Intel CEO stresses more U.S. chip production, fewer stock buybacks

Intel Corp. plans to spend more money on building semiconductors and less on stock buybacks, the chip giant’s CEO said Sunday.

In an interview with CBS’s “60 Minutes” that aired Sunday night, Chief Executive Pat Gelsinger put some of the blame for the current global chip shortage on the fact that 75% of the world’s semiconductor manufacturing takes place in Asia.

“Twenty-five years ago, the United States produced 37% of the world’s semiconductor manufacturing… Today, that number has declined to just 12%,” Gelsinger said, according to a CBS News transcript. “It doesn’t sound good. And anybody who looks at supply chain says, ‘That’s a problem.’”

Gelsinger repeated his prediction that it’ll take “a couple of years” before chip production catches up with demand, and said Intel is looking to build more of its chips in the U.S.

 “This is a big, critical industry and we want more of it on American soil: the jobs that we want in America, the control of our long term technology future,” he said.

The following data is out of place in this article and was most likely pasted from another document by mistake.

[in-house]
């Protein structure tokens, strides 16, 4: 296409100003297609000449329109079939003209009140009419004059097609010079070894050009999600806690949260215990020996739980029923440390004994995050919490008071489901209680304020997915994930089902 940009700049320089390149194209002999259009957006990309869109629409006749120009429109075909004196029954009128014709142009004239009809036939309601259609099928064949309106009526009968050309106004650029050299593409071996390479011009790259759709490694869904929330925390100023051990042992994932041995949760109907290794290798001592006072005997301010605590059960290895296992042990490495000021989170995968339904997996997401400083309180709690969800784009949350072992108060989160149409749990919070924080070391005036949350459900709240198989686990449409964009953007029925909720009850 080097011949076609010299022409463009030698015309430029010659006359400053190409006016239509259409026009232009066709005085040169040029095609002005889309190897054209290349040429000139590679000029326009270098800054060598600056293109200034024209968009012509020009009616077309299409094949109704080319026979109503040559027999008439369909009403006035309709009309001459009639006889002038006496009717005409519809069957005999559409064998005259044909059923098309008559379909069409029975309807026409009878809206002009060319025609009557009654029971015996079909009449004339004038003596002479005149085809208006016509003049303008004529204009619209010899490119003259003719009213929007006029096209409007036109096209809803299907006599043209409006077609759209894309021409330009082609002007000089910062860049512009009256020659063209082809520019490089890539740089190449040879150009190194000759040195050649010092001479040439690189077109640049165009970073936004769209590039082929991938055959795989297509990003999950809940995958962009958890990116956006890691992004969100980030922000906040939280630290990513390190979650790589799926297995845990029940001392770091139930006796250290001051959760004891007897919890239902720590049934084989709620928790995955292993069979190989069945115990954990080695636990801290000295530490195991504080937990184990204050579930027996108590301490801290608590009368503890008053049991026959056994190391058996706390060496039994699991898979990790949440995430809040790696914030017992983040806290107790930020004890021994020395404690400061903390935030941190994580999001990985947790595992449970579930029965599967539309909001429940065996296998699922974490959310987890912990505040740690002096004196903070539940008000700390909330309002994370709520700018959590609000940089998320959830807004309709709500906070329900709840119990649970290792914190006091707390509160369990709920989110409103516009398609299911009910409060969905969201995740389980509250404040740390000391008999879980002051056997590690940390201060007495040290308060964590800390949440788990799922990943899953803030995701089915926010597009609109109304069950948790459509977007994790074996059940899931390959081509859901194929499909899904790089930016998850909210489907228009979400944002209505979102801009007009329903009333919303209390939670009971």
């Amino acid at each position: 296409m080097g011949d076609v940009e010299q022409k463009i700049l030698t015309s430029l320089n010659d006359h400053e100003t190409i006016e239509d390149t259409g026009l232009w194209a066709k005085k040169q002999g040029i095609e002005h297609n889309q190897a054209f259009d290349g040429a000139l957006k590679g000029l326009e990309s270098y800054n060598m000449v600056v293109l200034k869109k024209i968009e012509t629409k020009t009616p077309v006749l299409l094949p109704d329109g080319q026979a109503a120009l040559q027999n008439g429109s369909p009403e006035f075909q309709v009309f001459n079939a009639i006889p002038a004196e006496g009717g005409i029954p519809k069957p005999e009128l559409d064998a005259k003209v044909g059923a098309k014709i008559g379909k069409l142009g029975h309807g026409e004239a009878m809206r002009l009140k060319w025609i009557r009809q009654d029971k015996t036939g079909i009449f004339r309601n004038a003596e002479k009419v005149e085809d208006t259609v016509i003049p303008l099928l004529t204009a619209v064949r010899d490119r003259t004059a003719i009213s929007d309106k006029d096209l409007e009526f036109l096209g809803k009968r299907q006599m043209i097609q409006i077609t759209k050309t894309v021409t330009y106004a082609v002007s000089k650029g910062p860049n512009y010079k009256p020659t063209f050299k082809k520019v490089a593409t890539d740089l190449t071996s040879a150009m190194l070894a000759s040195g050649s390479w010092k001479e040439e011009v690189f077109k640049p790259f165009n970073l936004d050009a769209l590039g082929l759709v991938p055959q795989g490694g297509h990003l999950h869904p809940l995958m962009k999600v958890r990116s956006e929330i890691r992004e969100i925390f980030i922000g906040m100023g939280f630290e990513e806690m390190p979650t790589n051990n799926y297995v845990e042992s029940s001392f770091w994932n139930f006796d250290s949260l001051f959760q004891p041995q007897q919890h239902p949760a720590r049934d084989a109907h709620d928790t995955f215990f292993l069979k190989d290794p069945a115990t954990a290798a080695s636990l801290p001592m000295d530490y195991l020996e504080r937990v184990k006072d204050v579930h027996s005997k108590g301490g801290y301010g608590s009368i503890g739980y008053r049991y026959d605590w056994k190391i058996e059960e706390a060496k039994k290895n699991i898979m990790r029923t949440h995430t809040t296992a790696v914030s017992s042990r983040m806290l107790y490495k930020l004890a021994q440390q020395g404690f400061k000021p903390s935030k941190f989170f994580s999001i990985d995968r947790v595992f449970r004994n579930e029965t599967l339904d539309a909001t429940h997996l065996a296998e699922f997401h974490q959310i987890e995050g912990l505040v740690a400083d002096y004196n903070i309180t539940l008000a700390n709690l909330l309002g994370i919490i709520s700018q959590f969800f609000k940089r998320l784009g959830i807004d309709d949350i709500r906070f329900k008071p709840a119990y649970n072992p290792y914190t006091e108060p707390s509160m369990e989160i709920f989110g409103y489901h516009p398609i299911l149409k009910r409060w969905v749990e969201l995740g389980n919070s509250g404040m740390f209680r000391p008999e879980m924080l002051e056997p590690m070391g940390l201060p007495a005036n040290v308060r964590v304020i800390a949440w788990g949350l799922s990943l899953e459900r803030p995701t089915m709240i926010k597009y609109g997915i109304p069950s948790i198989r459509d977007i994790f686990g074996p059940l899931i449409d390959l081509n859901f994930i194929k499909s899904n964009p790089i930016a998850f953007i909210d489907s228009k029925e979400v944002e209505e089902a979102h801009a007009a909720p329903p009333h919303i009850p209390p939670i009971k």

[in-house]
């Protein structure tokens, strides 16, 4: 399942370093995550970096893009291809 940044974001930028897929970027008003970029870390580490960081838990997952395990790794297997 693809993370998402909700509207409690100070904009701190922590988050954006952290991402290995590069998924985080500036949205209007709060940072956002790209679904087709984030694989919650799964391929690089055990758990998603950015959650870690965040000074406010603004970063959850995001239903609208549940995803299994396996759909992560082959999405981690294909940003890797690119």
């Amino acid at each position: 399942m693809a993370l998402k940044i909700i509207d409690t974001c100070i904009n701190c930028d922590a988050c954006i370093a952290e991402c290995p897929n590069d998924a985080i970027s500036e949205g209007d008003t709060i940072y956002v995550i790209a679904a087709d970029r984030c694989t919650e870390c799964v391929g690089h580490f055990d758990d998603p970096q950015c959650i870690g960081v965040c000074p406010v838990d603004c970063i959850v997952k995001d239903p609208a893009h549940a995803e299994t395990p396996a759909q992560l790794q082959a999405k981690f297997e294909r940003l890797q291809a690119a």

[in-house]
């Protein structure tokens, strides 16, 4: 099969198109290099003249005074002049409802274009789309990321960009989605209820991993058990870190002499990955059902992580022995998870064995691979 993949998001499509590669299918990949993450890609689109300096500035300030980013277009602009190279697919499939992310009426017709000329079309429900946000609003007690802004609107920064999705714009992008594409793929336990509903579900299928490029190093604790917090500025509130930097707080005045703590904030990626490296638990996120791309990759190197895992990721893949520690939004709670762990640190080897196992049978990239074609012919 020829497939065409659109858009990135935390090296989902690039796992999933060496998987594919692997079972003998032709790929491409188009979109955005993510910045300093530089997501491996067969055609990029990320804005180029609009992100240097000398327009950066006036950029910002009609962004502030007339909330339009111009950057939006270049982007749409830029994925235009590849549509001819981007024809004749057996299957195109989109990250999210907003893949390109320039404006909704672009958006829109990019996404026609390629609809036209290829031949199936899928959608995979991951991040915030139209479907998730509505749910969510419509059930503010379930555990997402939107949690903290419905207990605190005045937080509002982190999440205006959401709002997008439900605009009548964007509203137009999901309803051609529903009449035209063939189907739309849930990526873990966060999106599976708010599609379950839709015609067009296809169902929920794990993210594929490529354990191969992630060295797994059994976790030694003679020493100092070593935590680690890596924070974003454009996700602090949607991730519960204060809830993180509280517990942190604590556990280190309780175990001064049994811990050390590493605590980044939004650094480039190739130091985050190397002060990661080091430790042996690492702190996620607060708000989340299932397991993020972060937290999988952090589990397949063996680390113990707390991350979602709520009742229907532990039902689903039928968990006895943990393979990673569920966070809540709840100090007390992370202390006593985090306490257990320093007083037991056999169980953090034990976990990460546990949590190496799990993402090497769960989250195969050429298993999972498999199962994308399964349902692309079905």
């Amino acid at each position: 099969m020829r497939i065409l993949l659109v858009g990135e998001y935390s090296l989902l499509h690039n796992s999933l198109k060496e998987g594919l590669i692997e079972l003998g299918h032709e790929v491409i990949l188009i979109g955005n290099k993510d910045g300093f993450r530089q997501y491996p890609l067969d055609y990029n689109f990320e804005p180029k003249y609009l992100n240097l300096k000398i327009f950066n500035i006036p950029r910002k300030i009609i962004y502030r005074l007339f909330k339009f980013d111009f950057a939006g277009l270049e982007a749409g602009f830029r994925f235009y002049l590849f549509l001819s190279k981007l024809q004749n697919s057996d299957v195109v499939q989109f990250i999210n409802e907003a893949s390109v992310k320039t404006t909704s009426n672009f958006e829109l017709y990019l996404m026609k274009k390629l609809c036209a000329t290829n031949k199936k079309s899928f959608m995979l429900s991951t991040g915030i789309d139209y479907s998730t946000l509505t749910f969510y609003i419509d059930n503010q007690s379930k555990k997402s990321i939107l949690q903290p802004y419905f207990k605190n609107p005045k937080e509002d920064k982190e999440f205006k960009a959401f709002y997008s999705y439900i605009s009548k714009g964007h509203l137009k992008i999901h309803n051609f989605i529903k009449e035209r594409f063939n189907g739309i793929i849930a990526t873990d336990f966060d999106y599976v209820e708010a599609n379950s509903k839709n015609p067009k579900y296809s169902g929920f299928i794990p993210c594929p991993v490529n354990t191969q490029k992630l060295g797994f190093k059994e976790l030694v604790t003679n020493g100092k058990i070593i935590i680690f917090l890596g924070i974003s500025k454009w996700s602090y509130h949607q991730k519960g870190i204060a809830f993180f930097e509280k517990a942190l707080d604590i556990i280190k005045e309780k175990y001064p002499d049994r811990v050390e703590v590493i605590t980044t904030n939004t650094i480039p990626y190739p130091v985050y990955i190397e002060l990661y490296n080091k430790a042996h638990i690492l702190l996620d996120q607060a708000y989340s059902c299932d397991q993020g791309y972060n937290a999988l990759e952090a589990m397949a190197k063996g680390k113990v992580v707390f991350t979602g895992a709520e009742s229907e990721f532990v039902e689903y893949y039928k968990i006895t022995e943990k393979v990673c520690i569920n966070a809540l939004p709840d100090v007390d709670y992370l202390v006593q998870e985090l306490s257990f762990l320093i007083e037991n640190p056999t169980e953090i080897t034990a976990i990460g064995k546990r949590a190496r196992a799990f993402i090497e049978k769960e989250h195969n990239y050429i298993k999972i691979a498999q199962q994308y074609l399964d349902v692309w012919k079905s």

Reporter Lesley Stahl poined out Intel has spent more on stock buybacks than research and development in recent years, but Gelsinger, who became CEO earlier this year, said that will change.

“We will not be anywhere near as focused on buybacks going forward as we have in the past,” he said. “And that’s been reviewed as part of my coming into the company, agreed upon with the board of directors.”

Intel has lobbied the Biden administration to help revive domestic chip manufacturing through incentive programs, and the White House has proposed $50 billion to help the industry as part of its $2 trillion infrastructure plan.

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In March, Gelsinger announced plans for a $20 billion expansion of Intel’s chip-making facility in Arizona, and said Intel would not only start manufacturing a majority of its products in-house but it would also expand its use of third-party fabricators and lease out some of its fabs.

Intel shares
INTC,
-1.29%

are up 15% year to date, compared to the S&P 500’s
SPX,
-0.72%

11% gain this year.

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